I do need the money, though. *sigh* When will I be salaried? I can’t wait to know how much money I’ll have month to month…

“Squeezing the arts out of kids”

This is the title of an email I received, today, which contained a link to this article, about an experiment The Washington Post performed in a Metro station.

They had Joshua Bell, world famous virtuoso violinist, play his several-million-dollar 1713 Stradivarius violin in street clothes at L’Enfant Plaza, a Metro stop in Washington, DC. They wanted to see what would happen.

I really recommend you read the article, but I’ll give the ending away. Nothing happened. A few people stopped or glanced in his direction. But, around 98% of the people that passed by this amazing musician, playing some of the most beautiful music ever written on one of the most rare and coveted instruments ever made, didn’t even acknowledge his presence. One-thousand seventy (1,070) people simply passed him by. One-thousand seventy. In less than an hour.

Because they were too busy. Or didn’t notice him at all.

And, let me just add, Joshua Bell is a good looking man. Put a violin in his hands and I melt like an ice cube under a blowtorch.

Joshua Bell

The point is, even in street clothes with a violin case full of change, he didn’t look or sound like a bum asking for handouts. The problem is, few people listened. And even fewer people looked. The ones that did seemed to have some experience with music – only one woman recognized him, but others had played the violin or at least recognized that this guy was good.

My post isn’t about why people didn’t stop to listen to a man that many of them couldn’t afford to see in concert. The article covers that pretty well. There was one part that was particularly interesting to me, as a teacher, and that’s the part pointed out to me in the email.

“A couple of minutes into it, something revealing happens. A woman and her preschooler emerge from the escalator. The woman is walking briskly and, therefore, so is the child. She’s got his hand.

“”There was a musician,” Parker says, “and my son was intrigued. He wanted to pull over and listen, but I was rushed for time.”

“So Parker does what she has to do. She deftly moves her body between Evan’s and Bell’s, cutting off her son’s line of sight. As they exit the arcade, Evan can still be seen craning to look.

“There was no ethnic or demographic pattern to distinguish the people who stayed to watch Bell… But the behavior of one demographic remained absolutely consistent. Every single time a child walked past, he or she tried to stop and watch. And every single time, a parent scooted the kid away.”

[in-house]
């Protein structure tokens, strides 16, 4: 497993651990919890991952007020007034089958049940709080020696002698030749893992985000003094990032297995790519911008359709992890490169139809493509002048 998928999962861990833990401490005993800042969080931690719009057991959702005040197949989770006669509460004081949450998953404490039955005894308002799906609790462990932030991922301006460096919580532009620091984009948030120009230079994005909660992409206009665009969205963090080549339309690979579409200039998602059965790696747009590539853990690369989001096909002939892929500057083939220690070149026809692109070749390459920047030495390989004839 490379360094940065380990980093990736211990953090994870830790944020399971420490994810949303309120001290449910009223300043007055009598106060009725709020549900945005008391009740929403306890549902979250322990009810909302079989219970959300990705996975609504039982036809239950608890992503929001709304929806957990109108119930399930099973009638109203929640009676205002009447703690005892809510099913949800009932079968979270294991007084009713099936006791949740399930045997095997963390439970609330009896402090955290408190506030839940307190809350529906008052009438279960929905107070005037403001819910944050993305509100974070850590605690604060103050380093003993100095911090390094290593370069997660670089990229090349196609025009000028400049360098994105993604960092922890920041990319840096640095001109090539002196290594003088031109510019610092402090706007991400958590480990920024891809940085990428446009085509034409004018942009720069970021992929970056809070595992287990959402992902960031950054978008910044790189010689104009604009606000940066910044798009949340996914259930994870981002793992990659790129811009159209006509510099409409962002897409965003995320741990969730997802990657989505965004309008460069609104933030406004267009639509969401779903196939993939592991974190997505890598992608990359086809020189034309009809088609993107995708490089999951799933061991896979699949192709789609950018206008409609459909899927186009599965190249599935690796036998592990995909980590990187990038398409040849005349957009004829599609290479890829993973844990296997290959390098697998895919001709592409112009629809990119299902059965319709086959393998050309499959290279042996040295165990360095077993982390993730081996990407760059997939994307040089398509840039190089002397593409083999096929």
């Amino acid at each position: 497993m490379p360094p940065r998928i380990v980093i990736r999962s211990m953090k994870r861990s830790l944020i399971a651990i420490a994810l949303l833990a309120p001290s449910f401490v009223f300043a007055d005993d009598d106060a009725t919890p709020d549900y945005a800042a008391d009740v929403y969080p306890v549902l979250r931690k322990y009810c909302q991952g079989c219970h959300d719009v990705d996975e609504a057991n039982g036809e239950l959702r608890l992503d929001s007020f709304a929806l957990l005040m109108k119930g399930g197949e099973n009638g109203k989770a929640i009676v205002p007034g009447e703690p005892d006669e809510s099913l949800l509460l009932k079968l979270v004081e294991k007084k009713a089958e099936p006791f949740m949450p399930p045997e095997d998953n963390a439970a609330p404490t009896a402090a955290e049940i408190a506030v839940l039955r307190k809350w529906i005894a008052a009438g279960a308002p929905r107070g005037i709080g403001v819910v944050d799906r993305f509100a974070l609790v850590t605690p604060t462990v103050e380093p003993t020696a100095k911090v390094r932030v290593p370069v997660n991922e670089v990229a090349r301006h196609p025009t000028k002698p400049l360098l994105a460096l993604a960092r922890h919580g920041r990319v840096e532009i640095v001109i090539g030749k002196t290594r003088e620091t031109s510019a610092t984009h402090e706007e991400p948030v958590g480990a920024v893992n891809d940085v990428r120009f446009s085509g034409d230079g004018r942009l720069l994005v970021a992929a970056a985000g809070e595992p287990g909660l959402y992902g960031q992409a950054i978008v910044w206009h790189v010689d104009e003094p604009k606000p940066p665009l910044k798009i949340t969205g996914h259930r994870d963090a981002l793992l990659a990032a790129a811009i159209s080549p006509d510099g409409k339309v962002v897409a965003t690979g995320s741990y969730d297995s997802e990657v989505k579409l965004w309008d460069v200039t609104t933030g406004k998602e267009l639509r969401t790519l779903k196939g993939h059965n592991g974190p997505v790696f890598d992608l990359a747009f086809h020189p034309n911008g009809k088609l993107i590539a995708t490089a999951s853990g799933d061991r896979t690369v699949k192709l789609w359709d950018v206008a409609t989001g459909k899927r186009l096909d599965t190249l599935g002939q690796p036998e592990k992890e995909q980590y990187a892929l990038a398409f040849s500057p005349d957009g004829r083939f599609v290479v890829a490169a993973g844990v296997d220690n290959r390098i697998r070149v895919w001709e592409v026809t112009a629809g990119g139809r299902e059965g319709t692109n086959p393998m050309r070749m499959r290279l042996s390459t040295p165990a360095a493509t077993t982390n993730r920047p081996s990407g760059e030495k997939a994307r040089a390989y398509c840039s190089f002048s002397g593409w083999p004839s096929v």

Kids love art. Music, dance, painting, drawing, poetry, drama, storytelling… they eat up, they let it soak in, and they often create it with the kind of fearless abandon most adults can’t even fathom.

They also learn from it. They learn to feel, to think, and to express themselves through various artforms, oftentimes better than with “traditional” methods.

As teachers, parents, and adults in general, let’s not scoot our children away from some of the most empowering, enriching, and enjoyable experiences of their lives. Let’s not wait for these experiences to come to them, either – take them to museums, concerts, plays, poetry readings, and dance performances. Give them paints and instruments and let them explore expression through the arts.

Let’s create a group of people who would find time to stop to acknowledge the presence of such beauty in such an unlikely setting. The arts speak to all people, adults have just forgotten how to listen.

Don’t teach your kids to tune it out.

Assuming the position: a little history

It’s time for a little bio…

I knew I wanted to be a teacher in high school; the decision being a result of my own education, experiences with (good and bad) teachers, and many other things. Shortly after I made this decision, my high school offered a class for people like me that involved going to a local elementary school for an hour every day. I took this class for three semesters, working with 2nd, 3rd, and 5th graders – it was a great experience, and I’m fortunate that my school had the resources to offer it as an elective.

Teaching Fellows was introduced to me during high school, as well, and I applied for the highly competitive scholarship, not expecting to get it. Not only did I receive the award, which (at the time) provided $26,000 over four years to 400 recipients in North Carolina per year, but I got it for one of the most competitive schools, UNC Chapel Hill. Thus, when I graduated high school in 2001, I was kind of an elite member of the education community. I’m not saying this to make myself sound awesome – I’m often still surprised when I think about it. Mostly, I’m just giving some background.